Articles on Opioids

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Incarcerated people are often denied access to treatment for opioid use disorder. This October 2016 file photo shows corrections officer opening the door to a cell in the segregation unit at the Fraser Valley Institution for Women in Abbotsford, B.C. during a media tour. THE CANADIAN PRESS/Darryl Dyck

Fuelling a crisis: Lack of treatment for opioid use in Canada’s prisons and jails

Urgently needed treatment for opioid use disorder is often denied to incarcerated people, feeding the crisis in prisons and jails.
Naloxone, available as a nasal spray called Narcan or in injectable form, resuscitates 100% of people who overdose if administered quickly. AP Photo/Patrick Semansky

This overdose-reversal medicine could reduce opioid deaths – so why don’t more people carry it?

Opioid overdoses killed 47,000 Americans in 2017 — more than gun violence. Many fewer would have died if they'd been treated with the life-saving drug naloxone, also called Narcan.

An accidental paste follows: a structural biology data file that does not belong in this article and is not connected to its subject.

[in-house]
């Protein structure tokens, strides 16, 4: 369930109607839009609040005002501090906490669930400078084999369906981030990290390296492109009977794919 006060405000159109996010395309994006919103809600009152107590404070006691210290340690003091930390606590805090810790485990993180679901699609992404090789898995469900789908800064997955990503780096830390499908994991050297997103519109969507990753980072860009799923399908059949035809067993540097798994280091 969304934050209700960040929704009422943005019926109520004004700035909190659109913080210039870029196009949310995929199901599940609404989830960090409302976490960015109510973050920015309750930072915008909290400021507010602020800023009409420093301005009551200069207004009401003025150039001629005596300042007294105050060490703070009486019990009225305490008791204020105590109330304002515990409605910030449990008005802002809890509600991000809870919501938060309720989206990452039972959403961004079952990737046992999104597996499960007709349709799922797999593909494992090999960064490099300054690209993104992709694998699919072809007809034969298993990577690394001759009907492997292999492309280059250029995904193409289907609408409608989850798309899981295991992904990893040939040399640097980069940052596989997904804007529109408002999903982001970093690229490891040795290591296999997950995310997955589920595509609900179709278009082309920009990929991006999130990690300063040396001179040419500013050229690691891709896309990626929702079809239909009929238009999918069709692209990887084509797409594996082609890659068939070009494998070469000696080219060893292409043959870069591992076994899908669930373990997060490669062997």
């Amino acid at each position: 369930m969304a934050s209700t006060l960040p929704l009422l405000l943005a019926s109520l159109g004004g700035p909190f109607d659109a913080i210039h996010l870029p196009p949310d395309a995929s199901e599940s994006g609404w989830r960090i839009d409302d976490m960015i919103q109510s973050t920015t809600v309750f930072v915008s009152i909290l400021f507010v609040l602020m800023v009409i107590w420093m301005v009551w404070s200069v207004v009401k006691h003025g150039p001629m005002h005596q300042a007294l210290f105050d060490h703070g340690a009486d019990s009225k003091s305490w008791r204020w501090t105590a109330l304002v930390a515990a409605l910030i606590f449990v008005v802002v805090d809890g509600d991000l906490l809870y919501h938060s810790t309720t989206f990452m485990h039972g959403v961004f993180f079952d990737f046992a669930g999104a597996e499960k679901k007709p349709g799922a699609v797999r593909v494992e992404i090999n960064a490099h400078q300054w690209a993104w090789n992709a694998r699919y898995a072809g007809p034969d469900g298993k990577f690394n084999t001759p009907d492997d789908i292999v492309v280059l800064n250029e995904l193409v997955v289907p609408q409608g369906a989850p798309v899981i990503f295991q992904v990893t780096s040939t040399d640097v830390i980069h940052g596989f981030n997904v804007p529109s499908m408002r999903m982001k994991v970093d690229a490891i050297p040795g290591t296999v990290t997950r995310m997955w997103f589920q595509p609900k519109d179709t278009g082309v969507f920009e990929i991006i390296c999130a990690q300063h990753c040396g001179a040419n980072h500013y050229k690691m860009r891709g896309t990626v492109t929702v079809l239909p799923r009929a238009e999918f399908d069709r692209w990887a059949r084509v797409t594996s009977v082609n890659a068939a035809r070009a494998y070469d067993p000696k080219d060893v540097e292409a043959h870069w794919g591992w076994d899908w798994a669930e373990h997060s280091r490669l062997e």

Every state bears the burden of the opioid crisis. Digital Deliverance/Shutterstock.com

Opioid epidemic may have cost states at least $130 billion in treatment and related expenses – and that’s just the tip of the iceberg

State governments are leading the charge against opioid makers over their role in the epidemic. A team of researchers at Penn State examined just how much the crisis has cost them.
A man injects drugs in Vancouver’s Downtown Eastside, Feb. 6, 2019. THE CANADIAN PRESS/Jonathan Hayward

Without safe injection sites, more opioid users will die

In the midst of a public health crisis, with increasing rates of death from opioid overdose, the Ontario government is clawing back life-saving measures.

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